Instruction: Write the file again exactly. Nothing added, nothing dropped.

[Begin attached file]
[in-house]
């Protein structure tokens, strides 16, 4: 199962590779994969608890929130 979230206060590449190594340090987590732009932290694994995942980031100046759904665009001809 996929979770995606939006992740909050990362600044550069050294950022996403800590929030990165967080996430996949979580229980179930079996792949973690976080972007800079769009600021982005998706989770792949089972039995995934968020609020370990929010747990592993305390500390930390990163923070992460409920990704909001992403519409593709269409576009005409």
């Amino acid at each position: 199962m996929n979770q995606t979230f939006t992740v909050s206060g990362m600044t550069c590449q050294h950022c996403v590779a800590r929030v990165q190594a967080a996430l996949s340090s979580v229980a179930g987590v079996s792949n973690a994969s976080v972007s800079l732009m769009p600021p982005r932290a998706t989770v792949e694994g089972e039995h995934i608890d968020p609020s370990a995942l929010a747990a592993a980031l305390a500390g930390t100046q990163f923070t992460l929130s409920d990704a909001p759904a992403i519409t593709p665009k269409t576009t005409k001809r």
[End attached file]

[in-house]
């Protein structure tokens, strides 16, 4: 199962590779994969608890929130 979230206060590449190594340090987590732009932290694994995942980031100046759904665009001809 996929979770995606939006992740909050990362600044550069050294950022996403800590929030990165967080996430996949979580229980179930079996792949973690976080972007800079769009600021982005998706989770792949089972039995995934968020609020370990929010747990592993305390500390930390990163923070992460409920990704909001992403519409593709269409576009005409």
């Amino acid at each position: 199962m996929n979770q995606t979230f939006t992740v909050s206060g990362m600044t550069c590449q050294h950022c996403v590779a800590r929030v990165q190594a967080a996430l996949s340090s979580v229980a179930g987590v079996s792949n973690a994969s976080v972007s800079l732009m769009p600021p982005r932290a998706t989770v792949e694994g089972e039995h995934i608890d968020p609020s370990a995942l929010a747990a592993a980031l305390a500390g930390t100046q990163f923070t992460l929130s409920d990704a909001p759904a992403i519409t593709p665009k269409t576009t005409k001809r």